Ultimately, I ended up moving our investments to an institution that consistently adhered to my requirements. Namely, that failing to provide the pass phrase required an in-person visit to a bank branch to continue the transaction, at which time ID would be requested. Their customer service folks consistently asked the right questions, and weren’t interested in being much helpful otherwise (I’m not going to name the institution for obvious reasons).

Not sure whether your financial institution supports verbal passwords? Ask them. If they agree to set one up for you, take a moment or two over the next few days to call in and see if you can get the customer service folks at that institution to talk about your account without hearing that password.

While a great many people are willing to trade security for more convenience, it’s nice when those of us who are paranoid can opt-in for more security. A great, recent example of this is Google‘s optional “advanced protection” feature, which makes it much harder for password thieves to hack into your Gmail, Drive or other Google properties — even if the attackers already know your password.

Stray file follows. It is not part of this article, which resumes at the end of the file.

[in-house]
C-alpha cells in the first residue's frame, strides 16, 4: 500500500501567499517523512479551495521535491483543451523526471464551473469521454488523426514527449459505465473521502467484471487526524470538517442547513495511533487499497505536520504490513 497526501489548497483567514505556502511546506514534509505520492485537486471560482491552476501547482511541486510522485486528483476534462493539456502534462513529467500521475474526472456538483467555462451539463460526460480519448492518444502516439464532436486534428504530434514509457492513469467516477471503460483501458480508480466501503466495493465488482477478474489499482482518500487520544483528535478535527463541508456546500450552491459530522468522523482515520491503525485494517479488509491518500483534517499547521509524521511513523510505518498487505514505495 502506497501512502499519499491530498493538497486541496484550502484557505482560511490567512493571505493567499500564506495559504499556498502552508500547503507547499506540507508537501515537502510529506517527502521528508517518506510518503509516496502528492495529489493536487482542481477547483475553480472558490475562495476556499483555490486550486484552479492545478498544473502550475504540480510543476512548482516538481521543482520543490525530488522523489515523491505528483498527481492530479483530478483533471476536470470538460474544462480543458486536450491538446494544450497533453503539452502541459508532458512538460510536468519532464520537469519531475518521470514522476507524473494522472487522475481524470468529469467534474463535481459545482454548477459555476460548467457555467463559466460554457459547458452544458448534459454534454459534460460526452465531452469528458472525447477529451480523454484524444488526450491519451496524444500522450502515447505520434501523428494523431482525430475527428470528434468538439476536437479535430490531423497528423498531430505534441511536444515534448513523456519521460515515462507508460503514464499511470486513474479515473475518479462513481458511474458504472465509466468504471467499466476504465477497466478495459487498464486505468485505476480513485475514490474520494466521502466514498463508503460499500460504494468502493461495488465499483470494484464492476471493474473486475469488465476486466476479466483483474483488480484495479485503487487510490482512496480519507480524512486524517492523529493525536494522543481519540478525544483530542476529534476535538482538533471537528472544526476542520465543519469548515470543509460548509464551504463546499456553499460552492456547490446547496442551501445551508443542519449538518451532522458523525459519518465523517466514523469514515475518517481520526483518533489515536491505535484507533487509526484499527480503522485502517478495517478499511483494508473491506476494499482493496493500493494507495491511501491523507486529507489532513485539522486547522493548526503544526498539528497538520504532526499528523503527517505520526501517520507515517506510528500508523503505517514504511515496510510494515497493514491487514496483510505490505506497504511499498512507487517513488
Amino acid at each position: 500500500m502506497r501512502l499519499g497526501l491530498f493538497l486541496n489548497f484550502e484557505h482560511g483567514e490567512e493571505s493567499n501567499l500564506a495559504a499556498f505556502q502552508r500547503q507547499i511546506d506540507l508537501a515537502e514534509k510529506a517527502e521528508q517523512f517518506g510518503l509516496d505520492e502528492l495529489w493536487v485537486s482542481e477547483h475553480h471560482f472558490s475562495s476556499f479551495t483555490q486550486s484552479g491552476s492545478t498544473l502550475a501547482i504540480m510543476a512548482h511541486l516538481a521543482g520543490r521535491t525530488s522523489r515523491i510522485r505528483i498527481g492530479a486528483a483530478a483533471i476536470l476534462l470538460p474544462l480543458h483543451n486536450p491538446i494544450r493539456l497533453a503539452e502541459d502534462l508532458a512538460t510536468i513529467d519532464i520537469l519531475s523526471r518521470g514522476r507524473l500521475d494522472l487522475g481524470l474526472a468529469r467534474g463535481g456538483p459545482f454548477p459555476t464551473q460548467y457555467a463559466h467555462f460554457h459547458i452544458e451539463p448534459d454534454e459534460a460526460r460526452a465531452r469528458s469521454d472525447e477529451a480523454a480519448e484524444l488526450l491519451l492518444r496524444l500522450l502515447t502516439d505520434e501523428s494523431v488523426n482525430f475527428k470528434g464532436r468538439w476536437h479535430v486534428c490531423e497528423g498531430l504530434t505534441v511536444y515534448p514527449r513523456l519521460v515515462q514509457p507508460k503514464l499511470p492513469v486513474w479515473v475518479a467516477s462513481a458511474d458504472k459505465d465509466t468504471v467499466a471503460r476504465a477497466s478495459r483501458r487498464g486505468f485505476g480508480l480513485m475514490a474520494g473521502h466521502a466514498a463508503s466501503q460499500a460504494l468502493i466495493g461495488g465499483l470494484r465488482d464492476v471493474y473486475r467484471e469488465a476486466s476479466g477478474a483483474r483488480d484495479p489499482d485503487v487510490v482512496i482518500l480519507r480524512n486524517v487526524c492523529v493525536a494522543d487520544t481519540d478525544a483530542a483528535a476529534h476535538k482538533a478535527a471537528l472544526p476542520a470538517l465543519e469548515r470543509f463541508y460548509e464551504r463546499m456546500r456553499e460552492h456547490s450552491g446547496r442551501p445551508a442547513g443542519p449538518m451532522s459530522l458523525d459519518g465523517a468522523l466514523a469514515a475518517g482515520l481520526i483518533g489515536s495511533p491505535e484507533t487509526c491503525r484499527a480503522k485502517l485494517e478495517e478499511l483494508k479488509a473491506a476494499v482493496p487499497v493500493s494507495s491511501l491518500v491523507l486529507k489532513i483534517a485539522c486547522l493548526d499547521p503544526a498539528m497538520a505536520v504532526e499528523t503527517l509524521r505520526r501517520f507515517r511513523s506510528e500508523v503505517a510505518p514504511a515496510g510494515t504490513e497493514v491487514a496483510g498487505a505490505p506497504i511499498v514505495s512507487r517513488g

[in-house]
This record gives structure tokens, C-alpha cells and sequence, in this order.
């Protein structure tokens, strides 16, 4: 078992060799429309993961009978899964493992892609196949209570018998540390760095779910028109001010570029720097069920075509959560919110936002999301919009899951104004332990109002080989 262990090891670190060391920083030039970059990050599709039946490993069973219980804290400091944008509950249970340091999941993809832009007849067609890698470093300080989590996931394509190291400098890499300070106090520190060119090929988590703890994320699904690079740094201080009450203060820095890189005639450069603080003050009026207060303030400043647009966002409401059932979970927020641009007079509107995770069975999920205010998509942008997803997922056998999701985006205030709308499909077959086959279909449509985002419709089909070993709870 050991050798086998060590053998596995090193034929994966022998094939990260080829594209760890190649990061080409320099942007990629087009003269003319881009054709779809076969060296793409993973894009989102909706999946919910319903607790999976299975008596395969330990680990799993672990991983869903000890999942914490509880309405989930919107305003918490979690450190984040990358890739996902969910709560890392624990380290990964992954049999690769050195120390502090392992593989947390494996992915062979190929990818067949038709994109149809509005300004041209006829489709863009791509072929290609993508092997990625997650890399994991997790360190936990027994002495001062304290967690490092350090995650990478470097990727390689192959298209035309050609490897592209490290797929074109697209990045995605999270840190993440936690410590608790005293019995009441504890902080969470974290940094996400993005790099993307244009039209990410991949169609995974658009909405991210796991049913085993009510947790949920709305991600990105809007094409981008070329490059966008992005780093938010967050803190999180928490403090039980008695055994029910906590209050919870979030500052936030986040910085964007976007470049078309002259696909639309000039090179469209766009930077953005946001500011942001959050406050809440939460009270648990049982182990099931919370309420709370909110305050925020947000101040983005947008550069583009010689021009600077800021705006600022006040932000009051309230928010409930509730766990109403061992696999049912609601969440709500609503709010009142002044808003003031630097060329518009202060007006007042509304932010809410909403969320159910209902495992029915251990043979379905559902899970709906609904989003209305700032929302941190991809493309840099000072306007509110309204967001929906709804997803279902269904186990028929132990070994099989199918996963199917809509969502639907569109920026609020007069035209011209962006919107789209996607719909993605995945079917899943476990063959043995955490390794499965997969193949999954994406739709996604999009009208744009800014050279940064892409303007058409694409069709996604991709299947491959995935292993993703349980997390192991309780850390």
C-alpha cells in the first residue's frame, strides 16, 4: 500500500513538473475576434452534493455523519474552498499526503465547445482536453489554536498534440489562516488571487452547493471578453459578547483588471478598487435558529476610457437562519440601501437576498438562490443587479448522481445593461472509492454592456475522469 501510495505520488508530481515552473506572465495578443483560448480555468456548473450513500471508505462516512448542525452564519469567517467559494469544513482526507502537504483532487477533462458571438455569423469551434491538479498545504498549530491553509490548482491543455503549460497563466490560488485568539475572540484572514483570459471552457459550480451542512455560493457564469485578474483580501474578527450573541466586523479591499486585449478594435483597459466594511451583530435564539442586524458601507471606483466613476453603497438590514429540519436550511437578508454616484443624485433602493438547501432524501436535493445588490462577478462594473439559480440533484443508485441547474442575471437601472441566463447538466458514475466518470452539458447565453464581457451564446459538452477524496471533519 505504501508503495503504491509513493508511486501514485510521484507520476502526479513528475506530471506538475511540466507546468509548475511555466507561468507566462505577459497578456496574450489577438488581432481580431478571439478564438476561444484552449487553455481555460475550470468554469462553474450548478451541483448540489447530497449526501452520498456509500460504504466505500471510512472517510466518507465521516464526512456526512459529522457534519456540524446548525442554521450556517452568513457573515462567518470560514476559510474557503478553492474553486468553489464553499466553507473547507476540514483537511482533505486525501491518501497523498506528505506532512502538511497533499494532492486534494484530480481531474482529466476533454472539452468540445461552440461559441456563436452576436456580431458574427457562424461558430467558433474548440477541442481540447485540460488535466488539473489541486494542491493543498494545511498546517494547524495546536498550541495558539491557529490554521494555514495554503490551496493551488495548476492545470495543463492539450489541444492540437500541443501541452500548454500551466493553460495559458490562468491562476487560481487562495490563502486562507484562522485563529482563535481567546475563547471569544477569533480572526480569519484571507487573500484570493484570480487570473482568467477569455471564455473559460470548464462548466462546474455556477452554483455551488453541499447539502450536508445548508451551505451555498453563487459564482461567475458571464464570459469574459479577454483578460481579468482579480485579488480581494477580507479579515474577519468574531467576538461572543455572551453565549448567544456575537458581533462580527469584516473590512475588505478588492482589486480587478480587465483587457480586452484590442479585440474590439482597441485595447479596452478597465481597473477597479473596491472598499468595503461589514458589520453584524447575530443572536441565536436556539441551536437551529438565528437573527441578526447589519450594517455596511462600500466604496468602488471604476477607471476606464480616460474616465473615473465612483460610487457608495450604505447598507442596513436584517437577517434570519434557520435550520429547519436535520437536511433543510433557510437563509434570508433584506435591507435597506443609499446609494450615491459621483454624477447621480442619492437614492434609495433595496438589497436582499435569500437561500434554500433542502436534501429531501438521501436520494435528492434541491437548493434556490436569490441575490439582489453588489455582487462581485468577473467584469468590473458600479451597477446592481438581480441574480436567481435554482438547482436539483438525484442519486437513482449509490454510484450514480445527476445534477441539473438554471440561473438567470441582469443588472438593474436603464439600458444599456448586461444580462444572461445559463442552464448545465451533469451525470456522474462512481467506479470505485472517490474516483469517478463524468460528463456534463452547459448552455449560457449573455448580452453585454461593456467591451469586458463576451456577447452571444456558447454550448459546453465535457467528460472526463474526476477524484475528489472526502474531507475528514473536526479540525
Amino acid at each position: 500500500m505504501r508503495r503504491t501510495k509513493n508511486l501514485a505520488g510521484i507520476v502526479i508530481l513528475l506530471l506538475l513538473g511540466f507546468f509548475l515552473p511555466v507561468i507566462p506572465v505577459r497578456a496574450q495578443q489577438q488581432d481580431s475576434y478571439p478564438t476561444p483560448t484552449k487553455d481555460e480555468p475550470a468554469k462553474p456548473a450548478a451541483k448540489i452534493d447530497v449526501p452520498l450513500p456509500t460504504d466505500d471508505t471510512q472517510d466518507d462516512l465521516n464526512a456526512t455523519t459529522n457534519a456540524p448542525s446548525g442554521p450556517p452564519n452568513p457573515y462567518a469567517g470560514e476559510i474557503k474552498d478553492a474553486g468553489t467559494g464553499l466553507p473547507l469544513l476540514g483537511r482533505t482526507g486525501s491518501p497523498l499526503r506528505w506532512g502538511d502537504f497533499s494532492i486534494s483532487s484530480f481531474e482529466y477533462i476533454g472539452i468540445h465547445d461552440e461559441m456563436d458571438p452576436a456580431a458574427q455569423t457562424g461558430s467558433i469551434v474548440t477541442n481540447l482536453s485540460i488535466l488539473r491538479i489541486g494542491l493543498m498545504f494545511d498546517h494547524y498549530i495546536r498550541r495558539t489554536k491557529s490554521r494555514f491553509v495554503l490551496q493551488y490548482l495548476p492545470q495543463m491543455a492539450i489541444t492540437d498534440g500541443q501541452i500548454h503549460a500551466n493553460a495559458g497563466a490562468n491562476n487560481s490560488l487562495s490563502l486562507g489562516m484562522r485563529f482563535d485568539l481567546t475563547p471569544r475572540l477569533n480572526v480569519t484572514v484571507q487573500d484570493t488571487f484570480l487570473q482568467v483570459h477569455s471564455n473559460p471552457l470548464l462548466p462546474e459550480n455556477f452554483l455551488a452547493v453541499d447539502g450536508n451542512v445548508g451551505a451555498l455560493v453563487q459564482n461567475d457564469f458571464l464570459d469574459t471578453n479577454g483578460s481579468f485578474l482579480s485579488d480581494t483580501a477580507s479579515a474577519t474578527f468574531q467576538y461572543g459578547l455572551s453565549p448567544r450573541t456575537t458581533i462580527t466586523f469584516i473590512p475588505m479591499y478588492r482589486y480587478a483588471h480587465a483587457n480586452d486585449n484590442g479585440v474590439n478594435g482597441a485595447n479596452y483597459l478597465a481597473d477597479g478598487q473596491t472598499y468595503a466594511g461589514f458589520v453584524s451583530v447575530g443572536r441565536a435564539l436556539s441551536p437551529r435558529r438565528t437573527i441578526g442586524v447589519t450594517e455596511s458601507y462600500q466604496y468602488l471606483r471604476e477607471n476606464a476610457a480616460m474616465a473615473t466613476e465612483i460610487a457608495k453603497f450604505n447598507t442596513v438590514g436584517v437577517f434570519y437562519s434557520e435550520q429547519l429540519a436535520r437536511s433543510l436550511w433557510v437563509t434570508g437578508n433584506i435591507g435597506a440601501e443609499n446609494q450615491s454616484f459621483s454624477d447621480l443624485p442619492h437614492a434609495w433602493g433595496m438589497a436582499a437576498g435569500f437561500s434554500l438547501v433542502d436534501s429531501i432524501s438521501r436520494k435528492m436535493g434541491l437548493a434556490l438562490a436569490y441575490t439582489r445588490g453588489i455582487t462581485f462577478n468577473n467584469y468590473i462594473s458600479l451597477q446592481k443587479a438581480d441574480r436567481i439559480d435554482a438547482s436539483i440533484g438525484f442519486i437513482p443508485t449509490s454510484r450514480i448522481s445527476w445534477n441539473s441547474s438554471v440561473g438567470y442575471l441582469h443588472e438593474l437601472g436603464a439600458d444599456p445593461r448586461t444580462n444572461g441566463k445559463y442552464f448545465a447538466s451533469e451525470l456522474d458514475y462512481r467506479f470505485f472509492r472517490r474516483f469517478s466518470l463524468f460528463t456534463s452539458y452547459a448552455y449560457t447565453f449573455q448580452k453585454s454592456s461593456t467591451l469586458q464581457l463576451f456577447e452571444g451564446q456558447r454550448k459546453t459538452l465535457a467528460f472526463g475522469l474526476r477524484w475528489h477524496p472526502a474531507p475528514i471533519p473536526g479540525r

“The opt-in, ultra-secure mode is intended for truly high-risk users, including those who face the threat of state-sponsored, highly resourced cyberespionage,” writes Andy Greenberg for Wired. “Think politicians and officials, high net-worth individuals, activists, dissidents, and journalists.”

Greenberg continues:

“As such, it’s a strict and unforgiving system, designed to reinforce every possible weak link that hackers could use to hijack your account. Logging in from a desktop will require a special USB key, while accessing your data from a mobile device will similarly require a Bluetooth dongle. All non-Google services and apps will be exiled from reaching into your Gmail or Google Drive. Google’s malware scanners will use a more intensive process to quarantine and analyze incoming documents. And if you forget your password, or lose your hardware login keys, you’ll have to jump through more hoops than ever to regain access, the better to foil any intruders who would abuse that process to circumvent all of Google’s other safeguards.”